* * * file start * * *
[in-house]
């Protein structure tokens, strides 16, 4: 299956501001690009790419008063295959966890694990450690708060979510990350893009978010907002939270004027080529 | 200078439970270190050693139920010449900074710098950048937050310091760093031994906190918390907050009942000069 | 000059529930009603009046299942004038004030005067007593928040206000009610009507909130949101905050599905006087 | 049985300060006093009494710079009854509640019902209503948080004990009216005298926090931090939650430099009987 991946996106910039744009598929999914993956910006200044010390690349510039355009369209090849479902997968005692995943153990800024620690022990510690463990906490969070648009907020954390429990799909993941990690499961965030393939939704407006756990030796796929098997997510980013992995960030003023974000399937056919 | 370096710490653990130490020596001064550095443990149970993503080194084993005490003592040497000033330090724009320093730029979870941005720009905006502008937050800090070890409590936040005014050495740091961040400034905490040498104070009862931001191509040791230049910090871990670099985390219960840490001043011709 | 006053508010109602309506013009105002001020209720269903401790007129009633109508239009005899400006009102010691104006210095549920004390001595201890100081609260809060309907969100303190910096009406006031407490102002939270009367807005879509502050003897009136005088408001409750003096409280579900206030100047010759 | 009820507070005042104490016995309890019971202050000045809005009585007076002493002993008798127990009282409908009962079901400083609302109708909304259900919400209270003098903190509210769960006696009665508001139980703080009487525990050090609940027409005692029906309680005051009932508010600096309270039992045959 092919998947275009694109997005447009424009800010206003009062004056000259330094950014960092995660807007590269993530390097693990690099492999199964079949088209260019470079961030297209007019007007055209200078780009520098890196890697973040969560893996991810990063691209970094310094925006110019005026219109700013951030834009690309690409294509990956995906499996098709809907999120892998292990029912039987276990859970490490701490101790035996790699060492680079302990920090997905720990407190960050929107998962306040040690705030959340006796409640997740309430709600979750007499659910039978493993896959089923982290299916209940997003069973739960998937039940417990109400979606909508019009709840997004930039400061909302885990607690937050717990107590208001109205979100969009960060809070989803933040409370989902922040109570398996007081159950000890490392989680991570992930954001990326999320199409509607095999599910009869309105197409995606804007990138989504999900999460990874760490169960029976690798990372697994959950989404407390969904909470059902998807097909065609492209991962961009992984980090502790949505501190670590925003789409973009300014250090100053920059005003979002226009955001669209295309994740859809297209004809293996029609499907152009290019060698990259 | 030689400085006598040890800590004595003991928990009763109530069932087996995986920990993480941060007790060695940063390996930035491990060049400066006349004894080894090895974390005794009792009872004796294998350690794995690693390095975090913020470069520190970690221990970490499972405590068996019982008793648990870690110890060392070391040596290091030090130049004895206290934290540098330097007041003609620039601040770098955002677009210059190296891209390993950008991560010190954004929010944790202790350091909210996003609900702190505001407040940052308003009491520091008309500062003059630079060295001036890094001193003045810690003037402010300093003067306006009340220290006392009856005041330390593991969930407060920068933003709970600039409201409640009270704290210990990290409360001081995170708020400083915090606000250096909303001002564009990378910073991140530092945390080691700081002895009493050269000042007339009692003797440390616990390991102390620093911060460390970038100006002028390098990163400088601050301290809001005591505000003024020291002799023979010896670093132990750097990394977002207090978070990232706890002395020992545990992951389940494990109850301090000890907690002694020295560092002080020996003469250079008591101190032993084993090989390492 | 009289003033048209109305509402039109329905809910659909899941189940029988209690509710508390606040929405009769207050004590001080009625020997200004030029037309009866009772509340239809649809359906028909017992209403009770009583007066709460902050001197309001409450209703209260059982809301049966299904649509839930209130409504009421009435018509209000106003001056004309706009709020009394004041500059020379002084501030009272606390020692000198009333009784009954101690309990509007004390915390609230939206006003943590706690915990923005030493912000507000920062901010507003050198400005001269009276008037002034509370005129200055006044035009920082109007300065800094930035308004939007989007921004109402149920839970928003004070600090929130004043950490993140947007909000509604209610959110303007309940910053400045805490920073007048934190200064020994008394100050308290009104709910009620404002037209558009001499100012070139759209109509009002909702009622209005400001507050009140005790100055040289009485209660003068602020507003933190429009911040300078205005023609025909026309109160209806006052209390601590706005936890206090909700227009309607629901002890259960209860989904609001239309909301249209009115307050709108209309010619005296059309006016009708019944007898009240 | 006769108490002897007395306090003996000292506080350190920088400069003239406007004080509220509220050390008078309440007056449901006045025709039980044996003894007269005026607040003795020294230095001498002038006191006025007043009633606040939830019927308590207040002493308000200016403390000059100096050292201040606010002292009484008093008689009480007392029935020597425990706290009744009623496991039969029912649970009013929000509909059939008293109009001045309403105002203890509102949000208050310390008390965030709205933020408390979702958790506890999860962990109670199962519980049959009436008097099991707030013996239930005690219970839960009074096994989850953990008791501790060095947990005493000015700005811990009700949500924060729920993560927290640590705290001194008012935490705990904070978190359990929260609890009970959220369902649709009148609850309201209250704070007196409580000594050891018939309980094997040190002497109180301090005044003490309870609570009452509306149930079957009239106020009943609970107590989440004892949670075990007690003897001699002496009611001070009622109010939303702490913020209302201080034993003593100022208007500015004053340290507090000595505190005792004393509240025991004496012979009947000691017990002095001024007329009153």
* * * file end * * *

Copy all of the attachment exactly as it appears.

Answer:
[in-house]
């Protein structure tokens, strides 16, 4: 299956501001690009790419008063295959966890694990450690708060979510990350893009978010907002939270004027080529 | 200078439970270190050693139920010449900074710098950048937050310091760093031994906190918390907050009942000069 | 000059529930009603009046299942004038004030005067007593928040206000009610009507909130949101905050599905006087 | 049985300060006093009494710079009854509640019902209503948080004990009216005298926090931090939650430099009987 991946996106910039744009598929999914993956910006200044010390690349510039355009369209090849479902997968005692995943153990800024620690022990510690463990906490969070648009907020954390429990799909993941990690499961965030393939939704407006756990030796796929098997997510980013992995960030003023974000399937056919 | 370096710490653990130490020596001064550095443990149970993503080194084993005490003592040497000033330090724009320093730029979870941005720009905006502008937050800090070890409590936040005014050495740091961040400034905490040498104070009862931001191509040791230049910090871990670099985390219960840490001043011709 | 006053508010109602309506013009105002001020209720269903401790007129009633109508239009005899400006009102010691104006210095549920004390001595201890100081609260809060309907969100303190910096009406006031407490102002939270009367807005879509502050003897009136005088408001409750003096409280579900206030100047010759 | 009820507070005042104490016995309890019971202050000045809005009585007076002493002993008798127990009282409908009962079901400083609302109708909304259900919400209270003098903190509210769960006696009665508001139980703080009487525990050090609940027409005692029906309680005051009932508010600096309270039992045959 092919998947275009694109997005447009424009800010206003009062004056000259330094950014960092995660807007590269993530390097693990690099492999199964079949088209260019470079961030297209007019007007055209200078780009520098890196890697973040969560893996991810990063691209970094310094925006110019005026219109700013951030834009690309690409294509990956995906499996098709809907999120892998292990029912039987276990859970490490701490101790035996790699060492680079302990920090997905720990407190960050929107998962306040040690705030959340006796409640997740309430709600979750007499659910039978493993896959089923982290299916209940997003069973739960998937039940417990109400979606909508019009709840997004930039400061909302885990607690937050717990107590208001109205979100969009960060809070989803933040409370989902922040109570398996007081159950000890490392989680991570992930954001990326999320199409509607095999599910009869309105197409995606804007990138989504999900999460990874760490169960029976690798990372697994959950989404407390969904909470059902998807097909065609492209991962961009992984980090502790949505501190670590925003789409973009300014250090100053920059005003979002226009955001669209295309994740859809297209004809293996029609499907152009290019060698990259 | 030689400085006598040890800590004595003991928990009763109530069932087996995986920990993480941060007790060695940063390996930035491990060049400066006349004894080894090895974390005794009792009872004796294998350690794995690693390095975090913020470069520190970690221990970490499972405590068996019982008793648990870690110890060392070391040596290091030090130049004895206290934290540098330097007041003609620039601040770098955002677009210059190296891209390993950008991560010190954004929010944790202790350091909210996003609900702190505001407040940052308003009491520091008309500062003059630079060295001036890094001193003045810690003037402010300093003067306006009340220290006392009856005041330390593991969930407060920068933003709970600039409201409640009270704290210990990290409360001081995170708020400083915090606000250096909303001002564009990378910073991140530092945390080691700081002895009493050269000042007339009692003797440390616990390991102390620093911060460390970038100006002028390098990163400088601050301290809001005591505000003024020291002799023979010896670093132990750097990394977002207090978070990232706890002395020992545990992951389940494990109850301090000890907690002694020295560092002080020996003469250079008591101190032993084993090989390492 | 009289003033048209109305509402039109329905809910659909899941189940029988209690509710508390606040929405009769207050004590001080009625020997200004030029037309009866009772509340239809649809359906028909017992209403009770009583007066709460902050001197309001409450209703209260059982809301049966299904649509839930209130409504009421009435018509209000106003001056004309706009709020009394004041500059020379002084501030009272606390020692000198009333009784009954101690309990509007004390915390609230939206006003943590706690915990923005030493912000507000920062901010507003050198400005001269009276008037002034509370005129200055006044035009920082109007300065800094930035308004939007989007921004109402149920839970928003004070600090929130004043950490993140947007909000509604209610959110303007309940910053400045805490920073007048934190200064020994008394100050308290009104709910009620404002037209558009001499100012070139759209109509009002909702009622209005400001507050009140005790100055040289009485209660003068602020507003933190429009911040300078205005023609025909026309109160209806006052209390601590706005936890206090909700227009309607629901002890259960209860989904609001239309909301249209009115307050709108209309010619005296059309006016009708019944007898009240 | 006769108490002897007395306090003996000292506080350190920088400069003239406007004080509220509220050390008078309440007056449901006045025709039980044996003894007269005026607040003795020294230095001498002038006191006025007043009633606040939830019927308590207040002493308000200016403390000059100096050292201040606010002292009484008093008689009480007392029935020597425990706290009744009623496991039969029912649970009013929000509909059939008293109009001045309403105002203890509102949000208050310390008390965030709205933020408390979702958790506890999860962990109670199962519980049959009436008097099991707030013996239930005690219970839960009074096994989850953990008791501790060095947990005493000015700005811990009700949500924060729920993560927290640590705290001194008012935490705990904070978190359990929260609890009970959220369902649709009148609850309201209250704070007196409580000594050891018939309980094997040190002497109180301090005044003490309870609570009452509306149930079957009239106020009943609970107590989440004892949670075990007690003897001699002496009611001070009622109010939303702490913020209302201080034993003593100022208007500015004053340290507090000595505190005792004393509240025991004496012979009947000691017990002095001024007329009153």